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Critters of New York

Get Ready for a Hot Spotted Lanternfly Summer

It's almost time to murder again!

A spotted lanternfly on top of what appears to be metal mesh.

(slgckgc / Flickr)

I was gardening one morning in May when I first saw them—a whole cluster of small white polka-dotted black insects, just hanging out and munching away on my rose bushes. What are these weirdly beautiful and compelling bugs? I wondered; they looked like ladybugs, but make them evil.

A quick Google search made me gasp—they were young spotted lanternflies, the gorgeous pests that, since the summer of 2021, we've been all but ordered to kill on sight by a variety of state and City officials, in a government-sanctioned murder campaign. 

I had never before seen spotted lanternfly nymphs, and their presence throughout my Brooklyn backyard worried me. Are we about to be blanketed by spotted lanternflies? Were all of our efforts during the previous years to squash their lovely, tender bodies underfoot a fool's errand, the equivalent of trying to empty the ocean by removing a tablespoon of water every day? And would we have to commit mass murder again, this year and every year after, until we die or the spotted lanternfly dies, or could we stop?

Once you see one spotted lanternfly nymph, you see them everywhere. (U.S. Department of Agriculture / Flickr)

According to Brian Eshenaur, who is officially the senior extension associate at Cornell University's New York State Integrated Pest Management program and unofficially is the state's foremost spotted lanternfly expert, the answer to that first question is likely yes—especially in Brooklyn. "Many New Yorkers are noticing the spotted lanternfly nymphs this year. This small, flightless, and uncolorful stage of the showy adult form often goes unnoticed. That's pointing to a much higher population of spotted lanternfly than last year," he wrote to me in an email. Eshenaur added, "Brooklyn is definitely one of the locations where large numbers of nymphs are being observed."   

The New York State Department of Agriculture is also predicting an increase this year. "While SLF populations will show variability from season to season, it is likely that the density in areas that had significant populations last year will see an increase in subsequent years," an agency spokesperson told me via email. 

Cornell's Eshenaur did have some good news for Staten Island, though, where the first spotted lanternfly was seen in the city. "Although it doesn't make it any easier for this year, the good news is that based on what we've seen in Philadelphia and other areas, there’s one very bad year with high populations and then the numbers drop down and level off in following years. It seems Staten Island, for example, peaked last year so there may be fewer there this year," he wrote. 

Shauna Moore, the director of horticulture at the Brooklyn Botanic Garden, told me that at the garden, staff are "definitely noticing them," especially on the garden's maples, grapes, and hop plants, though she's unsure if it means there are more nymphs and therefore, more future adults; they're also getting a lot of worried calls from New Yorkers. "I can't tell if it's more nymphs than last year, or if more people are noticing the nymphs," Moore said. She thinks it's the latter. "I don't think it's more than usual, I just think people are more aware of them."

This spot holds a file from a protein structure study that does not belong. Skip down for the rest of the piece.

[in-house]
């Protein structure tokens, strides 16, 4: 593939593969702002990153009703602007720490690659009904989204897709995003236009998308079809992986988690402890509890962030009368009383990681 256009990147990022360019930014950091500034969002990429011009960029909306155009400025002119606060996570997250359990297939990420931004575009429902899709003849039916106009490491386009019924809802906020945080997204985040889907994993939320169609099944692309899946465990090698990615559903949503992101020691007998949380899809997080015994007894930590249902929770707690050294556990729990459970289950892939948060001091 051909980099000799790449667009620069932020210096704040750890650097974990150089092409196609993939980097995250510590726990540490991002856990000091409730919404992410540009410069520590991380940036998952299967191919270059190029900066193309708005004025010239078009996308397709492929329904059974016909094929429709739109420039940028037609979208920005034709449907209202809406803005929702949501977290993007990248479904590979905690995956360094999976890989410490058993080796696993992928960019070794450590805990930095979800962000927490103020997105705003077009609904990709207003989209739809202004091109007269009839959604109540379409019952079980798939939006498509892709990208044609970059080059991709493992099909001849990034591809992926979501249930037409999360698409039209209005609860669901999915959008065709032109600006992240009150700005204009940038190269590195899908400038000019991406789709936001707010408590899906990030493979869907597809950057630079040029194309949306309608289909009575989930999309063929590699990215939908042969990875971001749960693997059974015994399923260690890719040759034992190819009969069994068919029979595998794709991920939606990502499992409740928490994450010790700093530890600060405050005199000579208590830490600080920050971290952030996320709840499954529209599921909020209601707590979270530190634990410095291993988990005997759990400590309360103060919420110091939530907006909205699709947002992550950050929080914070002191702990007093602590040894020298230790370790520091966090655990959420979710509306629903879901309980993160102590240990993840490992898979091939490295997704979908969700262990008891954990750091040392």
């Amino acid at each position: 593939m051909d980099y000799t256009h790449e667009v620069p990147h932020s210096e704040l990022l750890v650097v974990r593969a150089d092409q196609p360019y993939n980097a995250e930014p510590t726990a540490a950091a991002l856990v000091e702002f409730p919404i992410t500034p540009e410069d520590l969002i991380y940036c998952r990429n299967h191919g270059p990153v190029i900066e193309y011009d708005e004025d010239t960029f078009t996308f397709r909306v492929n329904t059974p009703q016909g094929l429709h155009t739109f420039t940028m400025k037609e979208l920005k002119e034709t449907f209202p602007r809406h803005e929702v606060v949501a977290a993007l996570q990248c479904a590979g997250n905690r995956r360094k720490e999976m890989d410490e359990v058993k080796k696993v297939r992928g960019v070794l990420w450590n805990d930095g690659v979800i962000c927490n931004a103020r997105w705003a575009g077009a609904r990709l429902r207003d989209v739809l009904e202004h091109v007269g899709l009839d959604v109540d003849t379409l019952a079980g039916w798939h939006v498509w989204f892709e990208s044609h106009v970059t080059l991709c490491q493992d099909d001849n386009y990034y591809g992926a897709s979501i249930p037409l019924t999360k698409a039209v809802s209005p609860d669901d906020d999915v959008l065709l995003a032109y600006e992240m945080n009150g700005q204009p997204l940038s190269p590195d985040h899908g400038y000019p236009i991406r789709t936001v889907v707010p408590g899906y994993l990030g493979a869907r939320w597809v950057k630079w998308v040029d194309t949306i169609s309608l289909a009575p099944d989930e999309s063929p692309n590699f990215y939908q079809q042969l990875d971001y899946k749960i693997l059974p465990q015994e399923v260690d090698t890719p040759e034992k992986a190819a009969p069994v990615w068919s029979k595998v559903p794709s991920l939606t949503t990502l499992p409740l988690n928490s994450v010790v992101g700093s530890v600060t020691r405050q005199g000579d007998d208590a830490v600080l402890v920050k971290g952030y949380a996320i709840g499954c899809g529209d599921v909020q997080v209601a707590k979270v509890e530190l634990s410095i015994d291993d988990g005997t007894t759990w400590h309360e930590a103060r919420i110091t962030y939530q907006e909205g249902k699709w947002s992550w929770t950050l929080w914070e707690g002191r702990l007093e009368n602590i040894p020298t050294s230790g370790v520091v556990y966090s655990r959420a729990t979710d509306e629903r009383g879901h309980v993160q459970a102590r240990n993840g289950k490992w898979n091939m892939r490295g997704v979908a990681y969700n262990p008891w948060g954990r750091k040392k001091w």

In a webinar the Department of Agriculture held in April, the agency's director of plant industry, Chris Logue, noted there were a variety of ways to kill the nymphs. (One method: "Seal them up in a plastic bag and put them out there in the sun and that'll take care of them." Another method: vacuuming them up.) I asked Moore if the garden has been killing the nymphs. Largely, no, she told me: "These little nymphs, they're fast, they jump." 

"We've moved on," she said. During the winter, gardeners did their best to scrape off spotted lanternfly egg masses whenever they saw them. Now, Moore said, "We're just watching, we're monitoring. The best chance we have of seeing and squashing them is when they move into the adult life cycle." She added, "We don't advocate for injuring wildlife, but we do advocate for plants, and in this case it's pretty effective."

While the lanternfly has been rather less destructive than initially feared, they do love grapevines, a concern in a state with quite a lot of vineyards. So for now, the Department of Agriculture, as well as Eshenaur, still want New Yorkers to kill spotted lanternflies. "'Stomp them, don’t spread them' is a philosophy I like to follow," Eshenaur told me. "They are excellent hitch-hikers and get in our vehicles and otherwise move around with us, which is something we want to prevent so we can slow their spread to new areas." 

It's too late to stop the spread in New York City though—the population is so widespread that the state isn't asking the city's residents to report the presence of any spotted lanternflies. "We are aware of the established SLF population in New York City (the five boroughs), so there is no need to report additional sightings there," the spokesperson told me. "Instead, we ask that folks living there help us by," among other measures, "destroying SLF adults."

Will we ever be able to end our killing spree? One leading lanternfly entomologist believes that, as she told the Atlantic, “We're going to have to learn to live with them." 

"I think that there is hope. I've heard that chickens and other birds are starting to notice them," the BBG's Moore said. "I'm hoping that nature will sort this stuff out on its own, but yeah, we don't like them." 

(Photo credit: slgckgc / Flickr)

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